Numbers, reference and Russellian propositions

Grazer Philosophische Studien 72 (1):95-110 (2006)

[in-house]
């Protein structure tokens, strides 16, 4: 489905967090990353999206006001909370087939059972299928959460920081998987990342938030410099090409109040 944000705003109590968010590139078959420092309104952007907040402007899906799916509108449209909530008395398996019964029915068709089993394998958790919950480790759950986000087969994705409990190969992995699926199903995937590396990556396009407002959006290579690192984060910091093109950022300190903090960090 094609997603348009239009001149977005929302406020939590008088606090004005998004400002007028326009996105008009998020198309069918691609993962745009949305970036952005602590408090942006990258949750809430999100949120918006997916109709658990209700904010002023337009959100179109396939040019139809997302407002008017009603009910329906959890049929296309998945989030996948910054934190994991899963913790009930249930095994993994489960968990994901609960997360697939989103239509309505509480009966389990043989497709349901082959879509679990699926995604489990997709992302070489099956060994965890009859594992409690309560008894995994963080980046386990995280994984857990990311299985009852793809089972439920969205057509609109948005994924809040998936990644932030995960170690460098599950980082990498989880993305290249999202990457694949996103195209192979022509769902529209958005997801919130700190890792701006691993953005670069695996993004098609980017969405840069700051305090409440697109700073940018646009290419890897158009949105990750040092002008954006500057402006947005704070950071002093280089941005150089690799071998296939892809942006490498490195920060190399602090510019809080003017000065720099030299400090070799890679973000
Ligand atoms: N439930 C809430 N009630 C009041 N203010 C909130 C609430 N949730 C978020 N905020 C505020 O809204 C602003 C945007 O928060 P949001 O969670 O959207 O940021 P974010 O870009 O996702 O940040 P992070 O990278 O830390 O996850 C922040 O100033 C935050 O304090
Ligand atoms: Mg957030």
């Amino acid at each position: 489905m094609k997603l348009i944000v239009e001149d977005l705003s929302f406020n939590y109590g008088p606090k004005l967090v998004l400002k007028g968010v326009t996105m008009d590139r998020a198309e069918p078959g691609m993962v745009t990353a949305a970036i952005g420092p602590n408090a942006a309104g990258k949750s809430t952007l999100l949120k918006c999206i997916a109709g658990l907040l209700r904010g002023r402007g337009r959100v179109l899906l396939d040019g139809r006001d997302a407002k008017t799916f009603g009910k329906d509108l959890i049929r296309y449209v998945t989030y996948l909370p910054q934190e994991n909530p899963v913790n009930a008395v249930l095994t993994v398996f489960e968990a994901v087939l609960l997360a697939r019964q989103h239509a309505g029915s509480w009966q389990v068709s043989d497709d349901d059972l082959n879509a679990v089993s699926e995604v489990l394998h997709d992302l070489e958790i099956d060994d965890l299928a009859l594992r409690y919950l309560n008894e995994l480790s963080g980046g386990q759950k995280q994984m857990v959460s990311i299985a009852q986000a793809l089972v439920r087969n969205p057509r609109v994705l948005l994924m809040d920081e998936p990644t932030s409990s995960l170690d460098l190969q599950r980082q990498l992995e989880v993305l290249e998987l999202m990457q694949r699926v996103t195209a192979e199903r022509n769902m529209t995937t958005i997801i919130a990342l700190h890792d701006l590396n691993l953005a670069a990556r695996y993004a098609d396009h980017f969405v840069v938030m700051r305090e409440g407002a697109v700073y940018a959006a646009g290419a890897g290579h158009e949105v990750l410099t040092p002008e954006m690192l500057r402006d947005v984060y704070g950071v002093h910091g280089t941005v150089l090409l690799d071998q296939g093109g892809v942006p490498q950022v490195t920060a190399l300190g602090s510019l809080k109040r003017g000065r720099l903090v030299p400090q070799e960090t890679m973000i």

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Stewart Shapiro and John Myhill tried to reproduce some features of the intuitionistic mathematics within certain formal intensional theories of classical mathematics. Basically they introduced a knowledge operator and restricted the ways of referring to numbers and to finite hereditary sets. The restrictions are very interesting, both because they allow us to keep substitutivity of identicals notwithstanding the presence of an epistemic operator and, especially, because such restrictions allow us to see, by contrast, which ways of reference are not compatible with the simultaneous maintenance of substitutivity of identicals and the classical notions of truth and knowledge. In this paper the difference between the restricted and the unrestricted kind of reference is put in relation with Russell's ideas on naming and it is argued that the latter as well is compatible with a certain Russellian conception of the understanding of sentences. Then it is discussed whether and how numbers could be conceived as objects of acquaintance. Finally a general question about the notion of logical form is raised.



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